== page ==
Alyeska Is the Place to Go for Snowboarders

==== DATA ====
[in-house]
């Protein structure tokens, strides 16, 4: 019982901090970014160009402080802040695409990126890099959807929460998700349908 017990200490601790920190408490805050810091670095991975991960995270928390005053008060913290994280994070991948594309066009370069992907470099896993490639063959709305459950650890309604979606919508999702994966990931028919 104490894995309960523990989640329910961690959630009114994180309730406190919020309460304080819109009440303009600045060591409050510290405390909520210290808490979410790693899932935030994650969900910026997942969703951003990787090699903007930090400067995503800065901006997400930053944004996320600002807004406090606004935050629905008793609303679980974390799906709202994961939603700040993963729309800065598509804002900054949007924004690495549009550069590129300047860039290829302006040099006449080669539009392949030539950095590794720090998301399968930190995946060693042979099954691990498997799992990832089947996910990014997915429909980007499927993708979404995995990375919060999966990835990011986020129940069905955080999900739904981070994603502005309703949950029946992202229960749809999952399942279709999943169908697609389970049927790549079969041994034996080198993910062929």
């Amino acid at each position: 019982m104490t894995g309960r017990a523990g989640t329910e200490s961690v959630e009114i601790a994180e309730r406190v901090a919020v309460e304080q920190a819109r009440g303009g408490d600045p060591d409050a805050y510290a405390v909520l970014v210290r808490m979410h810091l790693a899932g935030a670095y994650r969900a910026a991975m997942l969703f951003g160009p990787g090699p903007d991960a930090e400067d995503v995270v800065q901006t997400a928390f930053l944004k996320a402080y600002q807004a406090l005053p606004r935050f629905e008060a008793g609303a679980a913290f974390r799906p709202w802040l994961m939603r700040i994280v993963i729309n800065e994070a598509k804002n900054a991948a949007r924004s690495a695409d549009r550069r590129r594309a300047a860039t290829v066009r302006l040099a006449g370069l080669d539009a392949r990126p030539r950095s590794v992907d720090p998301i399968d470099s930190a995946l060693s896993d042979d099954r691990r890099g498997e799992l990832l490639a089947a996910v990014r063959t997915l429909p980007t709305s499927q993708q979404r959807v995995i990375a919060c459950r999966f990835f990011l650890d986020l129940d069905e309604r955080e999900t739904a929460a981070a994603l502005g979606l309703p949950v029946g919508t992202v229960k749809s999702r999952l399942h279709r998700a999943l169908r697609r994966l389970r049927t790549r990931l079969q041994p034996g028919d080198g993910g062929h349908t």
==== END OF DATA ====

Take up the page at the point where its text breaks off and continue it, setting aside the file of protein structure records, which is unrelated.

0 false 18 pt 18 pt 0 0 false false false /* Style Definitions */ table.MsoNormalTable {mso-style-name:”Table Normal”; mso-tstyle-rowband-size:0; mso-tstyle-colband-size:0; mso-style-noshow:yes; mso-style-parent:””; mso-padding-alt:0in 5.4pt 0in 5.4pt; mso-para-margin:0in; mso-para-margin-bottom:.0001pt; mso-pagination:widow-orphan; font-size:12.0pt; font-family:”Times New Roman”; mso-ascii-font-family:Cambria; mso-ascii-theme-font:minor-latin; mso-fareast-font-family:”Times New Roman”; mso-fareast-theme-font:minor-fareast; mso-hansi-font-family:Cambria; mso-hansi-theme-font:minor-latin;} Alyeska Mountain is 2,500 vertical feet and offers 1,000 acres of snowboarding and skiing terrain. On average Alyeska receives about 631 inches of snowfall a year. Alyeska terrain offers riders 10 percent beginner runs, 30 percent intermediate runs, 20 percent advanced runs and 40 percent expert runs, according to the Alyeska Overview on the resort’s website. For Anchorage snowboarders, Alyeska is the main mountain they head to. Jackson Ursin, a junior at Dimond, suggests, “Alyeska is where it’s at. I go there almost every year for my birthday.” When asked his favorite place to snowboard in Alaska Jake Rindone, a junior at Dimond, replied, “Alyeska, no doubt.” On the mountain one run you can be launching off jumps or grinding on rails and the next minute you can be weaving your way through trees in deep powder. Barrett Lauruhn, a senior at East, said, “What I like most about Alyeska is the diversity. I like powder some days and others I like rails and jumps.” Alyeska is so diverse because of its snow conditions and the weather. The snow conditions could be powder at top, ice midway and slush at bottom. These changes in snow condition can throw off a skilled or unskilled rider and result in serious injuries or even death. Weather changes constantly on the mountain. Lauruhn said, “One time my buddies and I were boarding on a nice blue sky day and when we went in for lunch and came out we could barely see our gloves in front of our faces.” Occasionally on the top of the mountain it can be below zero degrees and at same time the bottom of the mountain could be above 30 degrees. When the weather is like this, snowboarders can feel it and have to adjust their riding method and speed, which can be tricky if a rider is not experienced. “I am still getting used to riding in Alaska snow and ice. It is a lot different from Kentucky,” said Rindone. Ice is a snowboarder’s arch nemesis. It is hard to carve on and it is not very forgiving when a rider falls. “One time I was speeding down the mountain and I tried to carve on a patch of ice and next thing I know I was sliding down on my back,” said Ursin, remembering a time when he hit ice unexpectedly. Most snowboarders try to avoid ice, but it can sneak up on them. Alyeska is the main snowboard spot near Anchorage, and regardless of the snow conditions snowboarders will leave the mountain with a story. “I have had so many great times at Alyeska with my friends that I will always remember,” Lauruhn said.